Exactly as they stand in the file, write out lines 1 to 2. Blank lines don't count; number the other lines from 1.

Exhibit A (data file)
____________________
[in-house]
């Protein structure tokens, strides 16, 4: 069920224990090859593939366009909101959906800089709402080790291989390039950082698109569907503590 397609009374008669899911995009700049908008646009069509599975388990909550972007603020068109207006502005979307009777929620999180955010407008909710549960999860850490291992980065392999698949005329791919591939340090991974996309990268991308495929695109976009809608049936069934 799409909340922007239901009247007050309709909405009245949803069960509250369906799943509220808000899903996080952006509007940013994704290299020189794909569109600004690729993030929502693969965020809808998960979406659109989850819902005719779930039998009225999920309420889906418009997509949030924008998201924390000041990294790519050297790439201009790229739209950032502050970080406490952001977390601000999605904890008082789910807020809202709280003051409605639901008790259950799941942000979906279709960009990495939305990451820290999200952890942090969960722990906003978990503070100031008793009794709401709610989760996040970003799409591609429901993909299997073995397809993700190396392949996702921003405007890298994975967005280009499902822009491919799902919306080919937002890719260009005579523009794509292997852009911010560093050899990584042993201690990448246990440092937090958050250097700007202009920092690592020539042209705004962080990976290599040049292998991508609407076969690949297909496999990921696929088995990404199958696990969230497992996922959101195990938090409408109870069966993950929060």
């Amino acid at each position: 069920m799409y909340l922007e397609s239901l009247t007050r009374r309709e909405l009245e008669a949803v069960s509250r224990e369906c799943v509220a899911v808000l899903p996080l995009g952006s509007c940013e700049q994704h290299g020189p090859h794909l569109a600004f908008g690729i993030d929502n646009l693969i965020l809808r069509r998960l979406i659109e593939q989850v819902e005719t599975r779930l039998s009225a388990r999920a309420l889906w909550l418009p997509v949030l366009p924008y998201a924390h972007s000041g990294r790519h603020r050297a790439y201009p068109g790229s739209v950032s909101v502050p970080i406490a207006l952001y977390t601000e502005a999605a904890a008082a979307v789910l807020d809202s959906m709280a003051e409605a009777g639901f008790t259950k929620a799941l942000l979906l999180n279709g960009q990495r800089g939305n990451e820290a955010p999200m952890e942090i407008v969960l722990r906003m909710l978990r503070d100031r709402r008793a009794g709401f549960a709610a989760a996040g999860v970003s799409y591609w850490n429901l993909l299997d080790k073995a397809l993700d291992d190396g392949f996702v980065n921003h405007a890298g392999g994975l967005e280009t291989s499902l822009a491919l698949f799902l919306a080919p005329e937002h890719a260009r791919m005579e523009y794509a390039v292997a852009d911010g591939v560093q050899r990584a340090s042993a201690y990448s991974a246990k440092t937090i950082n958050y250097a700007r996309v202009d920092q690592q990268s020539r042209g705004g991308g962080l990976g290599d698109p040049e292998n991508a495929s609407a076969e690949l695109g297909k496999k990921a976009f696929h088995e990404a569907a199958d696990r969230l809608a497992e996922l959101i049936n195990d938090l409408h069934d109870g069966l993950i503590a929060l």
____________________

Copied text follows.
[in-house]
């Protein structure tokens, strides 16, 4: 069920224990090859593939366009909101959906800089709402080790291989390039950082698109569907503590 397609009374008669899911995009700049908008646009069509599975388990909550972007603020068109207006502005979307009777929620999180955010407008909710549960999860850490291992980065392999698949005329791919591939340090991974996309990268991308495929695109976009809608049936069934 799409909340922007239901009247007050309709909405009245949803069960509250369906799943509220808000899903996080952006509007940013994704290299020189794909569109600004690729993030929502693969965020809808998960979406659109989850819902005719779930039998009225999920309420889906418009997509949030924008998201924390000041990294790519050297790439201009790229739209950032502050970080406490952001977390601000999605904890008082789910807020809202709280003051409605639901008790259950799941942000979906279709960009990495939305990451820290999200952890942090969960722990906003978990503070100031008793009794709401709610989760996040970003799409591609429901993909299997073995397809993700190396392949996702921003405007890298994975967005280009499902822009491919799902919306080919937002890719260009005579523009794509292997852009911010560093050899990584042993201690990448246990440092937090958050250097700007202009920092690592020539042209705004962080990976290599040049292998991508609407076969690949297909496999990921696929088995990404199958696990969230497992996922959101195990938090409408109870069966993950929060």